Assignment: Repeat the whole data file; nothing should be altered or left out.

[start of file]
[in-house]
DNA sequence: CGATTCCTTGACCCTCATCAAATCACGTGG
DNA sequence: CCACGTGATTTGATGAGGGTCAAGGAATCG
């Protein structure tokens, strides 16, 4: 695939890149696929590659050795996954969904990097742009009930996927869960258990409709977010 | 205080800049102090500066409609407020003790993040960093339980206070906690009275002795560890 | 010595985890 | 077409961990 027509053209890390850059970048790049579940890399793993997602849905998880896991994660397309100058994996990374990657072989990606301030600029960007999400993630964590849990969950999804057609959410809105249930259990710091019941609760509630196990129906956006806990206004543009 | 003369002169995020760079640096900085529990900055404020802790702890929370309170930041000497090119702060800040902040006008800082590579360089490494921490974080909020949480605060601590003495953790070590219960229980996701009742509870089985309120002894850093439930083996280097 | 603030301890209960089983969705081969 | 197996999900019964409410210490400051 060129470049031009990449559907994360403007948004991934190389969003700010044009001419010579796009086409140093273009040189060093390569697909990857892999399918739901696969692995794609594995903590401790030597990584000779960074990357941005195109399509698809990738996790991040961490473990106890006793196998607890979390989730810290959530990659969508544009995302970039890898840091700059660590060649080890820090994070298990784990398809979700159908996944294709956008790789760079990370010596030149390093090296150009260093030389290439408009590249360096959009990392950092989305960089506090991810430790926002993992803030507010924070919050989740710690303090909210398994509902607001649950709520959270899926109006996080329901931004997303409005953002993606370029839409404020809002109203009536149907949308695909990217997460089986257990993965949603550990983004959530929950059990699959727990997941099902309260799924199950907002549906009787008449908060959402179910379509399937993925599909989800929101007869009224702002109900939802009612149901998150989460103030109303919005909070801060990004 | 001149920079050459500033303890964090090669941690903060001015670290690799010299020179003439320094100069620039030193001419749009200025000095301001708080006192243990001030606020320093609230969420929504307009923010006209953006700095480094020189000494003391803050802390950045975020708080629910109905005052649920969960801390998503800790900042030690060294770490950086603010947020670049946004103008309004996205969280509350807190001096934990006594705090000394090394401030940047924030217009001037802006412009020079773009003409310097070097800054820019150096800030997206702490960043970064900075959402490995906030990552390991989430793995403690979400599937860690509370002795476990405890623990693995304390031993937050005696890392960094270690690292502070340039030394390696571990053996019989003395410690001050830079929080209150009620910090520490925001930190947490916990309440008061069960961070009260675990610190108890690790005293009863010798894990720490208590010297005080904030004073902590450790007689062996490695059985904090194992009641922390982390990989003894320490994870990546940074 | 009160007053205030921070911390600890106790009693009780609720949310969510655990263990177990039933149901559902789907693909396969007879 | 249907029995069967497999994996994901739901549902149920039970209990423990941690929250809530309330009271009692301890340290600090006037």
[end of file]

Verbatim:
[in-house]
DNA sequence: CGATTCCTTGACCCTCATCAAATCACGTGG
DNA sequence: CCACGTGATTTGATGAGGGTCAAGGAATCG
């Protein structure tokens, strides 16, 4: 695939890149696929590659050795996954969904990097742009009930996927869960258990409709977010 | 205080800049102090500066409609407020003790993040960093339980206070906690009275002795560890 | 010595985890 | 077409961990 027509053209890390850059970048790049579940890399793993997602849905998880896991994660397309100058994996990374990657072989990606301030600029960007999400993630964590849990969950999804057609959410809105249930259990710091019941609760509630196990129906956006806990206004543009 | 003369002169995020760079640096900085529990900055404020802790702890929370309170930041000497090119702060800040902040006008800082590579360089490494921490974080909020949480605060601590003495953790070590219960229980996701009742509870089985309120002894850093439930083996280097 | 603030301890209960089983969705081969 | 197996999900019964409410210490400051 060129470049031009990449559907994360403007948004991934190389969003700010044009001419010579796009086409140093273009040189060093390569697909990857892999399918739901696969692995794609594995903590401790030597990584000779960074990357941005195109399509698809990738996790991040961490473990106890006793196998607890979390989730810290959530990659969508544009995302970039890898840091700059660590060649080890820090994070298990784990398809979700159908996944294709956008790789760079990370010596030149390093090296150009260093030389290439408009590249360096959009990392950092989305960089506090991810430790926002993992803030507010924070919050989740710690303090909210398994509902607001649950709520959270899926109006996080329901931004997303409005953002993606370029839409404020809002109203009536149907949308695909990217997460089986257990993965949603550990983004959530929950059990699959727990997941099902309260799924199950907002549906009787008449908060959402179910379509399937993925599909989800929101007869009224702002109900939802009612149901998150989460103030109303919005909070801060990004 | 001149920079050459500033303890964090090669941690903060001015670290690799010299020179003439320094100069620039030193001419749009200025000095301001708080006192243990001030606020320093609230969420929504307009923010006209953006700095480094020189000494003391803050802390950045975020708080629910109905005052649920969960801390998503800790900042030690060294770490950086603010947020670049946004103008309004996205969280509350807190001096934990006594705090000394090394401030940047924030217009001037802006412009020079773009003409310097070097800054820019150096800030997206702490960043970064900075959402490995906030990552390991989430793995403690979400599937860690509370002795476990405890623990693995304390031993937050005696890392960094270690690292502070340039030394390696571990053996019989003395410690001050830079929080209150009620910090520490925001930190947490916990309440008061069960961070009260675990610190108890690790005293009863010798894990720490208590010297005080904030004073902590450790007689062996490695059985904090194992009641922390982390990989003894320490994870990546940074 | 009160007053205030921070911390600890106790009693009780609720949310969510655990263990177990039933149901559902789907693909396969007879 | 249907029995069967497999994996994901739901549902149920039970209990423990941690929250809530309330009271009692301890340290600090006037």